Self started reading Inferno: The Fiery Destruction of Hamburg, 1943 a few days ago, while she was taking a wee break in San Luis Obispo. The sun was shining! It was hot! The surrounding foothills were brown!
In the early afternoon, when it got too hot to walk, she holed up in the apartment (which had a really fabulous blow-up of Dearest Mum’s favorite actor, Steve McQueen; self felt right at home, the minute she walked in) and read.
Self feared this book would be a dreadful trial, a slog to get through. But, surprisingly, it has been a fast and engrossing read. Even from the first chapter, which began somewhere in 1169, the year Hamburg’s harbor was created/christened.
Chapter 6 (Self wasn’t kidding when she said this was a fast read) begins with a quote from an H. G. Wells novel, The War in the Air, which is about “a world war in which aerial bombing campaigns would destroy every major city and bring about universal social collapse.”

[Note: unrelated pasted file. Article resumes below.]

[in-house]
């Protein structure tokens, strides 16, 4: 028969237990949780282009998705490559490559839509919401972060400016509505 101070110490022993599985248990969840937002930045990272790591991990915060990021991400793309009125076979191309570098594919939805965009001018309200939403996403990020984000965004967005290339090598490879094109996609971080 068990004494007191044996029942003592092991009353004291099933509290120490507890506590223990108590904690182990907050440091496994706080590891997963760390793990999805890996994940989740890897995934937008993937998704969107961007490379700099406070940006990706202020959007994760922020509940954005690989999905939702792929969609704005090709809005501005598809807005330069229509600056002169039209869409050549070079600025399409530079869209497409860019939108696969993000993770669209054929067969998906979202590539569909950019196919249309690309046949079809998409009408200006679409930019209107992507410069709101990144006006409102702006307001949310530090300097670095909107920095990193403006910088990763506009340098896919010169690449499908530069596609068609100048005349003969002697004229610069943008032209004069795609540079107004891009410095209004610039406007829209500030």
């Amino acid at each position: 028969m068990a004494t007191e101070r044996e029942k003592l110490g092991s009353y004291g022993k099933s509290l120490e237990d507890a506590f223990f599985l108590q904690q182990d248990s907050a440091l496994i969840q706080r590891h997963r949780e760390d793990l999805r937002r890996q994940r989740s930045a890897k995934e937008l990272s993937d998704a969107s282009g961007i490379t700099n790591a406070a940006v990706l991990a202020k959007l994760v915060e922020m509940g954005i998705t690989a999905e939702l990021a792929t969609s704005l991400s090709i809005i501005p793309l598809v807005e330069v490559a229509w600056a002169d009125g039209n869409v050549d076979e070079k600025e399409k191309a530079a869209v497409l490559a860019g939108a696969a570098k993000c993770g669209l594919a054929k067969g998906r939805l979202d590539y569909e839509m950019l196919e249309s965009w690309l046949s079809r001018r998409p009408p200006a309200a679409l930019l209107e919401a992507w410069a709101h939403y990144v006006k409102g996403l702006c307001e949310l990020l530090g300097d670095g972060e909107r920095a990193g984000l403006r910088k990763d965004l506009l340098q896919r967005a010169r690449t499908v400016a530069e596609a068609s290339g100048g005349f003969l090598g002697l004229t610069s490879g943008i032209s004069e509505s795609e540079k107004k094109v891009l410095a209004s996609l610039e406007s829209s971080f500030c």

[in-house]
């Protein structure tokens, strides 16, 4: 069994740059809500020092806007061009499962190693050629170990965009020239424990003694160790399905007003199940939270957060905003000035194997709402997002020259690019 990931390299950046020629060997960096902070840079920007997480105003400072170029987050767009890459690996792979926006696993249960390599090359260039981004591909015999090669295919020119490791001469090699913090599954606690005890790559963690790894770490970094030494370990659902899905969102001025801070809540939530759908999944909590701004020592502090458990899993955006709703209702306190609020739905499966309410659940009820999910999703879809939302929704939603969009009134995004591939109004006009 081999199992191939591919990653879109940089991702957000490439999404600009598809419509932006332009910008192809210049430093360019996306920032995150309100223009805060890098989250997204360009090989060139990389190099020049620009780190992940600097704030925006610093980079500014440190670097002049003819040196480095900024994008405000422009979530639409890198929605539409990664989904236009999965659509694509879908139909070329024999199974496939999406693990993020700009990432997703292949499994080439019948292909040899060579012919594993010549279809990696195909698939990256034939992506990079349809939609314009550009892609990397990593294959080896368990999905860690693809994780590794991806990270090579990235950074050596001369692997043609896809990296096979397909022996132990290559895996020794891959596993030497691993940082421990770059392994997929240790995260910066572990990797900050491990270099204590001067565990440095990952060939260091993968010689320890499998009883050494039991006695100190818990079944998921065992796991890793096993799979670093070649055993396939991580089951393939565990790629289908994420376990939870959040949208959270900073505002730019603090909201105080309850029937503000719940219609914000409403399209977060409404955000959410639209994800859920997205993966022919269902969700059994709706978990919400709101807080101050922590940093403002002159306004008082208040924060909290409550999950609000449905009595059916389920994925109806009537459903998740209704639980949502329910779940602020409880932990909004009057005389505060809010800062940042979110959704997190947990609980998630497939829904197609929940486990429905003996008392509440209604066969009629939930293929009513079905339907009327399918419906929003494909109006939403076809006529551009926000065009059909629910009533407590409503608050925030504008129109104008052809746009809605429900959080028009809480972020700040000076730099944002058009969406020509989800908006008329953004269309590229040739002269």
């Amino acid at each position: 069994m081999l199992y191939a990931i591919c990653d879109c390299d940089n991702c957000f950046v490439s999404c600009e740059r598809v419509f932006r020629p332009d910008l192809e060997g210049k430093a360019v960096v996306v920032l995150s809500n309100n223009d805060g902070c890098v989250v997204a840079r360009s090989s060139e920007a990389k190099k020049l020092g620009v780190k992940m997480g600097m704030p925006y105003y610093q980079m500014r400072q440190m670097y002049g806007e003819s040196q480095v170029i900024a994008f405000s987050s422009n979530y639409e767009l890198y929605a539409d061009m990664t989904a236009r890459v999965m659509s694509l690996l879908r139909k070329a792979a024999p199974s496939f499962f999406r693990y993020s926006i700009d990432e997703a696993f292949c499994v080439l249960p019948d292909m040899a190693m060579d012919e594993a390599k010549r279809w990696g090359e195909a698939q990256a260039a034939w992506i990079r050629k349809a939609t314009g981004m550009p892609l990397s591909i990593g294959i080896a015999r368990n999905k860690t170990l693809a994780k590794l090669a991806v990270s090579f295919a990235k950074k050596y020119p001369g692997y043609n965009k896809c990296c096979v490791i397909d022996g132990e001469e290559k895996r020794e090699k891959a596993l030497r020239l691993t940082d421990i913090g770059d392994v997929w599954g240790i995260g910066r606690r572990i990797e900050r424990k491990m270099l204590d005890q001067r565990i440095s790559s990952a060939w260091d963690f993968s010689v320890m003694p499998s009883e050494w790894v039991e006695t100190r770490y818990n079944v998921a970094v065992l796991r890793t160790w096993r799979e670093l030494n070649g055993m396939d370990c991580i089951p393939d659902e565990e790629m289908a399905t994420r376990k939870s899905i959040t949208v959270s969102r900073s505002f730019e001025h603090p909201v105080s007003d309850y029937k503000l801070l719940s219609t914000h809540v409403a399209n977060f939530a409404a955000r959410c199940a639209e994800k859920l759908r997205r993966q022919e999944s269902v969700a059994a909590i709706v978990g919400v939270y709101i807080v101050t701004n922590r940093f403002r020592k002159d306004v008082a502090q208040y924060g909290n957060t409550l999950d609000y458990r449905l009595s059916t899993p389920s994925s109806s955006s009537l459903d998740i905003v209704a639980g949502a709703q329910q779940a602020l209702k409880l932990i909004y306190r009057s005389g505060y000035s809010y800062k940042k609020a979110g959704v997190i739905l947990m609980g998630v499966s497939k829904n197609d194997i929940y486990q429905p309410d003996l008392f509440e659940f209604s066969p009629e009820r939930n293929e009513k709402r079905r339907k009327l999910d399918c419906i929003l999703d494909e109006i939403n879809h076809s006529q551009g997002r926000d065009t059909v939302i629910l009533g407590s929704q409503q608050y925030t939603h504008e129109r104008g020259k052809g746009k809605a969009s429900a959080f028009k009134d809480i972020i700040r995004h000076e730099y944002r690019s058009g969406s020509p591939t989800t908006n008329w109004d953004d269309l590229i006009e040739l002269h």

Here is his fictional description of “the bombing of New York.” Bear in mind the novel was published in 1908:
- They smashed up the city as a child will shatter its cities of brick and card. Below, they left ruins and blazing conflagrations and heaped and scattered dead . . . Lower New York was soon a furnace of crimson flames, from which there was no escape. Cars, railways, ferries, all had ceased, and never a light led the way of the distracted fugitives in that dusky confusion but the light of burning.
Stay cool, dear blog readers. Stay cool.